11

I interpret it as that being the "kind" of fondness this person has. It might make more sense if you put quotes around it or add という. 「お嫁さんにしたい」の好き お嫁さんにしたいという好き お嫁さんにしたい is being used as a phrase to describe what kind of 好き it is but not in a way that follows the normal rules of grammar, or to put it more precisely, not in a way that follows how you ...


10

I think #2 and #3 are ungrammatical. I think #1 is grammatical, but I would probably say more like... 「ごみを{捨てる/出す}ときの{規則/決まり/ルール}」 「ごみを{捨てる/出す}際の{規則/決まり/ルール}」 or more simply (and probably more commonly)... 「ゴミ出しのルール」 To use the nominalizer こと, you would sound more natural if you said: 「ごみを捨てること{についての or に関する}{規則/決まり/ルール}」 but this might be ...


10

It is all about grammar and nothing else. 「(Number) + も」 functions adverbially to modify a verb. 「(Number) + も + の」 functions adjectivally to modify a noun. Let us look at your example sentences: 「彼{かれ}は何十冊{なんじゅっさつ}もの日本{にほん}に関{かん}する本{ほん}を持{も}っている。」 「何十冊もの」 modifies the noun 「本」. 「高速道路{こうそくどうろ}は何千{なんぜん}もの車{くるま}で渋滞{じゅうたい}した。」 「何千もの」 ...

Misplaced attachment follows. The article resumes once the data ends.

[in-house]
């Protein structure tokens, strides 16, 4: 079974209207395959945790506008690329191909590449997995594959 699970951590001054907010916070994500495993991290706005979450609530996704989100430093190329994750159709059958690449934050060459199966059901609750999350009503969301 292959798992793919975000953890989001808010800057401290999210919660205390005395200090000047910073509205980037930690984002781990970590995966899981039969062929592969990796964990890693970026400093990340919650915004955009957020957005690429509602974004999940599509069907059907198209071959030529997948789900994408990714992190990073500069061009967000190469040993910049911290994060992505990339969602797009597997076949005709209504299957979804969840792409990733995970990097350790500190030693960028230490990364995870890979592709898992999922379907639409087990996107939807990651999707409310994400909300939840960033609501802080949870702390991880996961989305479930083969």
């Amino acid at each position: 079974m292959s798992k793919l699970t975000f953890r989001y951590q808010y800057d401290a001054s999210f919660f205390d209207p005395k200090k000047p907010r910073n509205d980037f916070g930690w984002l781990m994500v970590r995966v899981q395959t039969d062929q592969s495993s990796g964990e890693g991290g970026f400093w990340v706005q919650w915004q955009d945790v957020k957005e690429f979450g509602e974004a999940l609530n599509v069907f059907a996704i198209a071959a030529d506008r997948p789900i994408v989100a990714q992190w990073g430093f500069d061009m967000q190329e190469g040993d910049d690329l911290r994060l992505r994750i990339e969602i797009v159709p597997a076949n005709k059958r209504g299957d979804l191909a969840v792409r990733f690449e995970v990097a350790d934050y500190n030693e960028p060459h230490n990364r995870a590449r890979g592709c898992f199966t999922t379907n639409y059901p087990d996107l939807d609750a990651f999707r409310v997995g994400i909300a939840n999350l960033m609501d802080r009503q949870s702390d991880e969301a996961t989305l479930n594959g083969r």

9

One way is to look at them as exclusive (ほかの) and inclusive (ほかに). だれかほかの人に聞いてごらん Ask somebody else [someone other than me/someone other than this person] for help. ほかに行きたい人はいますか [In addition to who already wants to go] is there anyone else who wants to go? Notice that you can use "besides" in both sentences: 1. Ask someone besides me. 2. ...


9